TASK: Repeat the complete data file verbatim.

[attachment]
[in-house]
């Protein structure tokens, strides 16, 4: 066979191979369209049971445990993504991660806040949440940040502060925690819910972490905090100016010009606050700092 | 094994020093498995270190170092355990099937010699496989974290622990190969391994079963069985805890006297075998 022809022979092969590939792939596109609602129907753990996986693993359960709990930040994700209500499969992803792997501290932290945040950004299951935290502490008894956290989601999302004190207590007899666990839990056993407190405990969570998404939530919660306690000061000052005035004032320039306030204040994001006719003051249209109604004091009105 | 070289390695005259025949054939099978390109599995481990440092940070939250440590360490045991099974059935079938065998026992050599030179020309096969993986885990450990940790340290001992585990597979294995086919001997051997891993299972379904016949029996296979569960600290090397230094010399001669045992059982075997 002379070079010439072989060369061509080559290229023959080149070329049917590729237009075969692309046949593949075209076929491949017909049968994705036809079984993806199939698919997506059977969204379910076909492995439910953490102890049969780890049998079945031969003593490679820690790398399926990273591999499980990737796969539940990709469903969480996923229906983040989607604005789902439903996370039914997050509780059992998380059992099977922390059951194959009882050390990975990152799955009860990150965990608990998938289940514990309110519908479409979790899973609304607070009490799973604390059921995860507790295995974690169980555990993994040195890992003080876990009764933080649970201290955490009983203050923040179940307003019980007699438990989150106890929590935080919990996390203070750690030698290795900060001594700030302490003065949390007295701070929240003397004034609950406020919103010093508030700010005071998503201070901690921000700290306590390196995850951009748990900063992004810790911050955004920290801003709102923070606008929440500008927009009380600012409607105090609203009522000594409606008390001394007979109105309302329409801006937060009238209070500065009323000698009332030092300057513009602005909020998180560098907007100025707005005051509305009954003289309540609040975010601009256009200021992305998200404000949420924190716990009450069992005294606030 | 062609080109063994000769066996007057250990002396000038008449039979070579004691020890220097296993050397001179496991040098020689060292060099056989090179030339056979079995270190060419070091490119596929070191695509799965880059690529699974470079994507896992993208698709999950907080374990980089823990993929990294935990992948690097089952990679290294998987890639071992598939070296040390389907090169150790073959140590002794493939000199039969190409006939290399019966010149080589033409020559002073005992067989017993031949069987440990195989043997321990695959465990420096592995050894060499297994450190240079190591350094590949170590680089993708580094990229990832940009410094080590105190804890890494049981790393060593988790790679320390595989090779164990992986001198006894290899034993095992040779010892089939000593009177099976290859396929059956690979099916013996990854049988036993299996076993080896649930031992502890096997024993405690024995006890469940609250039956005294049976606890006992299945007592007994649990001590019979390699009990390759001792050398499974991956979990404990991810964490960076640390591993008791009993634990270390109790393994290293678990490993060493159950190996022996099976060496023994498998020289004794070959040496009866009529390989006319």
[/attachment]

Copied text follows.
[in-house]
């Protein structure tokens, strides 16, 4: 066979191979369209049971445990993504991660806040949440940040502060925690819910972490905090100016010009606050700092 | 094994020093498995270190170092355990099937010699496989974290622990190969391994079963069985805890006297075998 022809022979092969590939792939596109609602129907753990996986693993359960709990930040994700209500499969992803792997501290932290945040950004299951935290502490008894956290989601999302004190207590007899666990839990056993407190405990969570998404939530919660306690000061000052005035004032320039306030204040994001006719003051249209109604004091009105 | 070289390695005259025949054939099978390109599995481990440092940070939250440590360490045991099974059935079938065998026992050599030179020309096969993986885990450990940790340290001992585990597979294995086919001997051997891993299972379904016949029996296979569960600290090397230094010399001669045992059982075997 002379070079010439072989060369061509080559290229023959080149070329049917590729237009075969692309046949593949075209076929491949017909049968994705036809079984993806199939698919997506059977969204379910076909492995439910953490102890049969780890049998079945031969003593490679820690790398399926990273591999499980990737796969539940990709469903969480996923229906983040989607604005789902439903996370039914997050509780059992998380059992099977922390059951194959009882050390990975990152799955009860990150965990608990998938289940514990309110519908479409979790899973609304607070009490799973604390059921995860507790295995974690169980555990993994040195890992003080876990009764933080649970201290955490009983203050923040179940307003019980007699438990989150106890929590935080919990996390203070750690030698290795900060001594700030302490003065949390007295701070929240003397004034609950406020919103010093508030700010005071998503201070901690921000700290306590390196995850951009748990900063992004810790911050955004920290801003709102923070606008929440500008927009009380600012409607105090609203009522000594409606008390001394007979109105309302329409801006937060009238209070500065009323000698009332030092300057513009602005909020998180560098907007100025707005005051509305009954003289309540609040975010601009256009200021992305998200404000949420924190716990009450069992005294606030 | 062609080109063994000769066996007057250990002396000038008449039979070579004691020890220097296993050397001179496991040098020689060292060099056989090179030339056979079995270190060419070091490119596929070191695509799965880059690529699974470079994507896992993208698709999950907080374990980089823990993929990294935990992948690097089952990679290294998987890639071992598939070296040390389907090169150790073959140590002794493939000199039969190409006939290399019966010149080589033409020559002073005992067989017993031949069987440990195989043997321990695959465990420096592995050894060499297994450190240079190591350094590949170590680089993708580094990229990832940009410094080590105190804890890494049981790393060593988790790679320390595989090779164990992986001198006894290899034993095992040779010892089939000593009177099976290859396929059956690979099916013996990854049988036993299996076993080896649930031992502890096997024993405690024995006890469940609250039956005294049976606890006992299945007592007994649990001590019979390699009990390759001792050398499974991956979990404990991810964490960076640390591993008791009993634990270390109790393994290293678990490993060493159950190996022996099976060496023994498998020289004794070959040496009866009529390989006319």